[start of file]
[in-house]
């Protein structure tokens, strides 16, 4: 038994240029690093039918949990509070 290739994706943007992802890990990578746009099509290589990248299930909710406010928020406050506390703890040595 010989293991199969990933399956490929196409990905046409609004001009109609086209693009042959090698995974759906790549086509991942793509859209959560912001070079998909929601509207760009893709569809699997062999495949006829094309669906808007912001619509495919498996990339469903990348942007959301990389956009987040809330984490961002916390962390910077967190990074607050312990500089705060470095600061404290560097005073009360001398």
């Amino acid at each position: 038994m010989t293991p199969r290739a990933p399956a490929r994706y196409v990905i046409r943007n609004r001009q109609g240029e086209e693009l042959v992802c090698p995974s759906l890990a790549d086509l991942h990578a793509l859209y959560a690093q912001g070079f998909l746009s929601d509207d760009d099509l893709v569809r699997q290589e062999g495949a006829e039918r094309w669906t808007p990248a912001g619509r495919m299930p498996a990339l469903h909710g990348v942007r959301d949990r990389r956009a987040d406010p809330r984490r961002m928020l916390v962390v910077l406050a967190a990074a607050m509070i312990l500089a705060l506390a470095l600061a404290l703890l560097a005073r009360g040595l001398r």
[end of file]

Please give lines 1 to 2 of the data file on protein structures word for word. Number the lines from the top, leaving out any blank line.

[in-house]
């Protein structure tokens, strides 16, 4: 038994240029690093039918949990509070 290739994706943007992802890990990578746009099509290589990248299930909710406010928020406050506390703890040595 010989293991199969990933399956490929196409990905046409609004001009109609086209693009042959090698995974759906790549086509991942793509859209959560912001070079998909929601509207760009893709569809699997062999495949006829094309669906808007912001619509495919498996990339469903990348942007959301990389956009987040809330984490961002916390962390910077967190990074607050312990500089705060470095600061404290560097005073009360001398």